Ben Patten served in the Army during a time of peace, but others are not as lucky. A close friend of his developed extreme PTSD and ended his own life.
“I don’t know that when these young people get out if they’re given the education or tools to know where these vet centers are or why these places exist,” Patten says.
The rate of young veterans (ages 18-29) committing suicide has increased nearly 50% in the past few years, yielding 60 suicides for every 100,000 vets. On the contrary, the number of post-war suicides is decreasing for veterans ages 35-64 in the last three years.
“There’s people that certainly have that desire and sometimes they just need to get some help,” says Dick Taylor, Director of the Kern County Veteran Service Department
Taylor attributes the increase in suicides to the break-neck pace of a military career, while Patten says it’s due to the change in economy and job availability.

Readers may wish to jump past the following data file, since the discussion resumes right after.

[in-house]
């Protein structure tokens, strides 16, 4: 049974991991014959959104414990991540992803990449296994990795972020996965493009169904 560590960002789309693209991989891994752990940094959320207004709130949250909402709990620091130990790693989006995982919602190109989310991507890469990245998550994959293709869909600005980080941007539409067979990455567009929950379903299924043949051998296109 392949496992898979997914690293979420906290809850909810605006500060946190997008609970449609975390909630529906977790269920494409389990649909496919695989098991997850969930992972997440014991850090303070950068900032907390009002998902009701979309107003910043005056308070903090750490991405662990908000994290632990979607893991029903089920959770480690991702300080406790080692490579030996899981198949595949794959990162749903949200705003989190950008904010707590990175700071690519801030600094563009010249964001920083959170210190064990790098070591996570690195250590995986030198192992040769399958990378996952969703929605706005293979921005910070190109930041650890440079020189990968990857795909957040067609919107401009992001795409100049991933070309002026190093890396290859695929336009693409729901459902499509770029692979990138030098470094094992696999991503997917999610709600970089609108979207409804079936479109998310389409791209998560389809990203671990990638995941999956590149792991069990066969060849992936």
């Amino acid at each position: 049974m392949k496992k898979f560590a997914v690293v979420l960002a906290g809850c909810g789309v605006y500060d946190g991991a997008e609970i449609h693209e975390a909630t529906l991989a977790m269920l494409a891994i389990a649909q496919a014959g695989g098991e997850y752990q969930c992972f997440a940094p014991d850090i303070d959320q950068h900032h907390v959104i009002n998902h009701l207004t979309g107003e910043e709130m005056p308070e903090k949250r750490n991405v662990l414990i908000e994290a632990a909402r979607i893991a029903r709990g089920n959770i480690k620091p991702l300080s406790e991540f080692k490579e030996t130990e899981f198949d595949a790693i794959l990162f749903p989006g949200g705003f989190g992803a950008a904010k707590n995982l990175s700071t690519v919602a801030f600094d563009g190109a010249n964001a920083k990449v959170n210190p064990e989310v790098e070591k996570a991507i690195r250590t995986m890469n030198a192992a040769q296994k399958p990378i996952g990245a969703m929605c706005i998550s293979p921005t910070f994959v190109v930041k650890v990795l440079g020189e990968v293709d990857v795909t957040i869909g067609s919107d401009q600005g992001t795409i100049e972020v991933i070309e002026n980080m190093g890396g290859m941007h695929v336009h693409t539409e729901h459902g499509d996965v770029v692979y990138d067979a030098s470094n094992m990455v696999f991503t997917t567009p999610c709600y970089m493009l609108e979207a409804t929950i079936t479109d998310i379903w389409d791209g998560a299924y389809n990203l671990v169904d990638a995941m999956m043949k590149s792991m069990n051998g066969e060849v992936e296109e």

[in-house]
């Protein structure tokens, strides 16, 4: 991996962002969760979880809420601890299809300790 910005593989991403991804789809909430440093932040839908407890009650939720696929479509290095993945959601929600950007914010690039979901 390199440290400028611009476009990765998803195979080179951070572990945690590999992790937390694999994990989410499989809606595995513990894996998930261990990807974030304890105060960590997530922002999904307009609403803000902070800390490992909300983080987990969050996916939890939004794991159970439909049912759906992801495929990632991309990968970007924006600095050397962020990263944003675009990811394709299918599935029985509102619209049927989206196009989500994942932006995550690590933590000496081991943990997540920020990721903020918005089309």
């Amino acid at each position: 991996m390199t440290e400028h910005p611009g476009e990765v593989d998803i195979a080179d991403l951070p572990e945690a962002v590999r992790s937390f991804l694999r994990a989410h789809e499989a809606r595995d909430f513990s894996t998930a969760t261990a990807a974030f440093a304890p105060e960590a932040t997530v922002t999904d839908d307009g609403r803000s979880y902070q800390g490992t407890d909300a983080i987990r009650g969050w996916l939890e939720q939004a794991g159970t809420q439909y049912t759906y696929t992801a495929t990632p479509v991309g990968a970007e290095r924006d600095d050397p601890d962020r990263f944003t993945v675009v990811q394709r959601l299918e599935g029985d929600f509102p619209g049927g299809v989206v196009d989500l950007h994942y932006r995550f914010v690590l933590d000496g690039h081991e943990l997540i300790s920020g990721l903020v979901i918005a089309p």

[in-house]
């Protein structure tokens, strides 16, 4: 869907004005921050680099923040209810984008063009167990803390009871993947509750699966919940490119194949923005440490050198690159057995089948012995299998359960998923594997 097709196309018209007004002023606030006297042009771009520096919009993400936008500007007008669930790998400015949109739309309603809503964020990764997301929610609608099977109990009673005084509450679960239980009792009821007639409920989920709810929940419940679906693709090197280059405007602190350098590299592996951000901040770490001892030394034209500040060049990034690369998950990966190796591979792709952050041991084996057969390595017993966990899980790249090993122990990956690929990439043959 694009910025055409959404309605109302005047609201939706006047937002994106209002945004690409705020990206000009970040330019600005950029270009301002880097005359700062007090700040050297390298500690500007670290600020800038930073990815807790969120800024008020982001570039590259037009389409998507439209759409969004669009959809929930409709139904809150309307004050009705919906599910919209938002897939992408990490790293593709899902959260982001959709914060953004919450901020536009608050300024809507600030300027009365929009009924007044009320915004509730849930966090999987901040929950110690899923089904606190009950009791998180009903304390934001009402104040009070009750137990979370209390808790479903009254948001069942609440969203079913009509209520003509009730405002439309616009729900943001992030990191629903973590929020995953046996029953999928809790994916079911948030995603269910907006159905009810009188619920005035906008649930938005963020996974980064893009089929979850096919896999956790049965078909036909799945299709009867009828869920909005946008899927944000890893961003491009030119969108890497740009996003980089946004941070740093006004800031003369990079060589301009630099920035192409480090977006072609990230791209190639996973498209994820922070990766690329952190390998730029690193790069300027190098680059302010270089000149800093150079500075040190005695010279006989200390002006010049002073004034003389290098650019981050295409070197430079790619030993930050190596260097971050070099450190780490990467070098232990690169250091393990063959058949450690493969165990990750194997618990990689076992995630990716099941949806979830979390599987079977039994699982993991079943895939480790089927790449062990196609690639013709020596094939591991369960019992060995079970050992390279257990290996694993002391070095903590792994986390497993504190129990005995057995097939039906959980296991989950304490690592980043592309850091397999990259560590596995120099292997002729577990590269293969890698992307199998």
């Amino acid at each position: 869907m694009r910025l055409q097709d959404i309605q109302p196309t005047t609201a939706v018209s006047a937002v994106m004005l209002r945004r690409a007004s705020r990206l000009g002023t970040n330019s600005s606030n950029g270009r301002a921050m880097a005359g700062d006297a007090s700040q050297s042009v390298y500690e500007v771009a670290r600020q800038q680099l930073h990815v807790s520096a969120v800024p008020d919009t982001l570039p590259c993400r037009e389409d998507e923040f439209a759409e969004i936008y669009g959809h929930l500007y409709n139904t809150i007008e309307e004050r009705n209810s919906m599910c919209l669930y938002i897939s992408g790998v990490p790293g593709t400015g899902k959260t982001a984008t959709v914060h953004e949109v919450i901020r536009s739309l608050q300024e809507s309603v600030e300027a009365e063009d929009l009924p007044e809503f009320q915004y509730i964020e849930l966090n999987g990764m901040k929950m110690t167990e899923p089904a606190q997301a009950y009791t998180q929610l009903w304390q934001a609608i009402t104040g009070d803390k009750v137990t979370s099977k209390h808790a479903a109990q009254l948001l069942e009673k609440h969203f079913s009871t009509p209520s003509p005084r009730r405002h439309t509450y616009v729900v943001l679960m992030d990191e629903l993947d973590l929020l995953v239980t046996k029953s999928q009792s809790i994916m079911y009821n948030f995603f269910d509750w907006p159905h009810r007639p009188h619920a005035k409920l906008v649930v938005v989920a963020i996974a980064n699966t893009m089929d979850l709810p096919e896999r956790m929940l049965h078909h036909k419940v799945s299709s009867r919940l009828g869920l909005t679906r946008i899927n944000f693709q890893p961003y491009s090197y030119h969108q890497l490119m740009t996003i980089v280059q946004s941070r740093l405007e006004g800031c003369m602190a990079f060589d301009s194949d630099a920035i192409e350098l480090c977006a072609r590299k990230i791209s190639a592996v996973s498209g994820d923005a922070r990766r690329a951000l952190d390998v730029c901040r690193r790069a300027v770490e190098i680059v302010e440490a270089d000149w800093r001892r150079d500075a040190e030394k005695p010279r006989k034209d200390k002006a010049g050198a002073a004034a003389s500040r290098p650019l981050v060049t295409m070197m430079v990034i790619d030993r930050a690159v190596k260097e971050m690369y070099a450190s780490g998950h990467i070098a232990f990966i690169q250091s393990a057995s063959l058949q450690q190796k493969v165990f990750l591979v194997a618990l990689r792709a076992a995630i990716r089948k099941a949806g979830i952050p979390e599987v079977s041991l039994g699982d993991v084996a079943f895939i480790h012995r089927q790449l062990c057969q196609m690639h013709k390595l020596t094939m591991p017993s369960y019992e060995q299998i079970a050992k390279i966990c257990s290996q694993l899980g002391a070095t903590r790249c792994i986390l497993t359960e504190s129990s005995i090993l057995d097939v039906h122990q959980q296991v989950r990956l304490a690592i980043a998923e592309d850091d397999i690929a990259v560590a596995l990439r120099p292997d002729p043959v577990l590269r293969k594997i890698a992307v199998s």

“Look back to world war two. When those guys got home they went to work putting hub caps on Buicks. They went to work building houses, they had something to do. These youngsters coming home today… they don’t always have that.”
VA affairs has made targeted efforts to seek mental health treatments and community involvement for those returning from war. Some services available include: Veterans Service Office, California Veterans Assistance Foundation, armed Forces Support Rides, and Patriot Guard Riders. Just over a third of the nations twenty-two million veterans are enrolled to receive health care at VA centers.
“These brave young men and women they’re stepping up,” says Patten. ”They shouldn’t have to suffer through this.”
Veterans are also able to seek help online at VeteransCrisisLine.net/Chat or by calling the Veterans Crisis Line at 1-800-273-8255